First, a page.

Tim / Périot / Argos

Some good progress being made now on the writing with Tim Etchells forLest We See Where We Are, the ‘site specific radio-play to hold’ that I’m making, first for Dresden beginning April 11, then Gent later in the year (September). More about that another time soon.

Tim was over here in Brussels recently for a week’s work with a group Boris Charmatz put together for ‘Bon Travail’, a kind of semi-improvised, durational animation of an existing exhibition at the Argos space. One of several actions he made was to a video called We Are Winning Don’t Forget by Jean-Gabriel Périot. (which i’ve only now found again here).

For a while we’ve been searching for a ‘mode’ that could carry the second half of ‘Lest We See’, and after about a week of Tim’s “Périot” action going around in my head, it finally struck me that there was something in it that really spoke to our aims, so i got some thoughts down, as below.

You stood in front and slightly to the side of a large video projection showing about four or five images per second.
As I remember they began with photos of workers, working and being awarded prizes for their work such as ’employee of the month’. The music was by Godspeed You Black Emperor, and was structured more or less as one big epic crescendo. As it grew, the images changed to depicting global instances of contemporary workers’ struggle, demonstration, and finally violent confrontation with police and security forces.

You tried to describe everything you saw but the images, many of them anyway pretty complex, were changing so fast that this was never really possible. Two things were palpable: your effort in trying, despite the futility, to describe what you saw. And, increasingly, the effect the images were having on both your body and your voice.

This could have been a cold performance about creating objectivity through description. But crucially it was also about allowing this construction of image and music to have an emotional effect, and finding ways for us to see that effect more clearly. The emotions were never something we picked up on because of what you were saying. At no point did you judge what was happening – it was only descriptions, often cut short. ‘People coming down the street with scarfs covering their – something being thrown – a car, another car, a police van, some blood, fire, fire, fire, smoke going up, over the heads, and down the other side, up and down…’ You were often yelling, but the music became so loud that it was often impossible to hear just what you were saying, which again helped to focus on what mattered: what the watching of this film was doing to you internally.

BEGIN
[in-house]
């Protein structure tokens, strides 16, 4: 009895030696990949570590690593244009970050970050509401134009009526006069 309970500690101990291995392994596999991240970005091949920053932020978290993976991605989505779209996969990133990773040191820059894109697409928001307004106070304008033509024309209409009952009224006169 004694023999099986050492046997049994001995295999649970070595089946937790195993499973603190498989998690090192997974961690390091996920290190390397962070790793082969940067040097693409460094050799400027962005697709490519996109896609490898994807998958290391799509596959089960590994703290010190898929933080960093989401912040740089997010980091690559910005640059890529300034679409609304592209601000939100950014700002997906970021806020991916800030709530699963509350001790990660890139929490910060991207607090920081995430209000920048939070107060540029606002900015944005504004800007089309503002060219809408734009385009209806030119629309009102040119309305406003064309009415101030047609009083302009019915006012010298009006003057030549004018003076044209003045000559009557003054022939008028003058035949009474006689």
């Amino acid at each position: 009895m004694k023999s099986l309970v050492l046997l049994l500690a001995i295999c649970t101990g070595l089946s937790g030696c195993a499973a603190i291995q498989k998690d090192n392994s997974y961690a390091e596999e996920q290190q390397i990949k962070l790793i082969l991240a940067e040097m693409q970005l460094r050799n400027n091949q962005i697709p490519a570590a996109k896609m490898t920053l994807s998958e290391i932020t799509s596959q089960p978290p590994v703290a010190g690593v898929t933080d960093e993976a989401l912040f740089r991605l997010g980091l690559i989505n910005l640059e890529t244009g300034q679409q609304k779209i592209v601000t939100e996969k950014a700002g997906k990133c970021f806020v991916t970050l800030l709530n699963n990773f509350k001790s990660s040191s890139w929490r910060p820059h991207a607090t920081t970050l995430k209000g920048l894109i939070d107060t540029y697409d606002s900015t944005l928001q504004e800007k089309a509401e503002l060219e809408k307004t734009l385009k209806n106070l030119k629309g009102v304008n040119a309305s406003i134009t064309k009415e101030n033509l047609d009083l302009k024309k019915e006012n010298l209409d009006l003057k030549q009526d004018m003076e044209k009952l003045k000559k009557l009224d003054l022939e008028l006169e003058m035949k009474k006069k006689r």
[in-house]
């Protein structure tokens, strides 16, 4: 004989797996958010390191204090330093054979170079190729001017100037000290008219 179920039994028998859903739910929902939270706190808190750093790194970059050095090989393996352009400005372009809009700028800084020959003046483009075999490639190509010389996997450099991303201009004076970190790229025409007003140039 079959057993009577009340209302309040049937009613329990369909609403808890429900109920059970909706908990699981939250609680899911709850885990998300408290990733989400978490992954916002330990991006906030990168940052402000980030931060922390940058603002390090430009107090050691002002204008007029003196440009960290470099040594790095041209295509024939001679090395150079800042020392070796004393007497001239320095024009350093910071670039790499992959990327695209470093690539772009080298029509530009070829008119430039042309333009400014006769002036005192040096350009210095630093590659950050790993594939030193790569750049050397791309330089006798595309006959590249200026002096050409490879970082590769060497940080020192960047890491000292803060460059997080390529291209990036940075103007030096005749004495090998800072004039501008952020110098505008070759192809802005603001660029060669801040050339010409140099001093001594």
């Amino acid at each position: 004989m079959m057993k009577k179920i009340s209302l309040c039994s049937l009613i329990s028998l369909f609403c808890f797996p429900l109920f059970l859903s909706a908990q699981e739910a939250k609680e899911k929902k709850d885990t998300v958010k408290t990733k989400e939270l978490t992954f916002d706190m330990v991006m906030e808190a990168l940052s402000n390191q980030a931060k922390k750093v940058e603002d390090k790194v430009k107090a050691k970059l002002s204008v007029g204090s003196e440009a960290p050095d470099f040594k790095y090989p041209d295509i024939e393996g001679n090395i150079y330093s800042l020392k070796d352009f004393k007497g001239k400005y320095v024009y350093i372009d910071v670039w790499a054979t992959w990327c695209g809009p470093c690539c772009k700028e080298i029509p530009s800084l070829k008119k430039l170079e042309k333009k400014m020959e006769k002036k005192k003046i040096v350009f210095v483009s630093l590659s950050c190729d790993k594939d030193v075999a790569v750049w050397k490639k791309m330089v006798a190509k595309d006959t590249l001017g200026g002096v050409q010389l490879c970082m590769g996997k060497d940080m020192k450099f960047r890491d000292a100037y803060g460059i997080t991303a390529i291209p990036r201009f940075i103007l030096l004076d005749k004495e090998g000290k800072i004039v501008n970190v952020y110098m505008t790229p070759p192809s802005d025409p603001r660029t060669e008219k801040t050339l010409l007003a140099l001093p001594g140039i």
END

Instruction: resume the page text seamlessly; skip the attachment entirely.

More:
The images entered your body via your eyes. They were internalised, so that what came out of your mouth was accompanied by jerks and judders from your body. Like a child reporting something hugely important and visceral, you knew your descriptions needed more than just language, so your voice was grabbing at whatever it could find, pulling your limbs and intonation around in a desperate bid to get an inch closer to the truth of what you saw. While your words were so confined to taking care of the external appearance of things in this purely descriptive way, your voice – that part of speech not connected to linguistics – and body were trying to process the rest: the energy of the images, the violence, fear, hope, despair. And from this perhaps, more personal responses such as sympathy, shared indignation, a compulsion to join forces or show solidarity with those people in the struggles depicted… but whether these responses are yours or ours is neatly unclear.

I watch you doing this ‘work’ and I worry for you. I think, ‘this guy has no defenses – he thinks he does, or he’s trying to create one, by only explaining in clear descriptive terms what he sees, but this block, this constraint, is causing his body to convulse like it’s posessed. He won’t be able to keep it up, and certainly if it’s a competition between how long he can keep going and the amount of affecting imagery and sound the world has up its sleeve, the world is definitely going to win out – in fact it’s going to crush him.’

(Like Boris perhaps, on the floor, bent double, crushed. Taking a plastic bowl from a plastic bag and peeling off the plastic film in order to pour, slowly, an unheated, ready-to-eat spaghetti meal onto the floor, eventually eating it with his fingers. His contortions within this submission to consumption seem to be the death-throes of that very process you’re trying to keep up, and of course serve as a reminder for what’s in store for you when you’re no longer winning, and when you’ve forgotten.)

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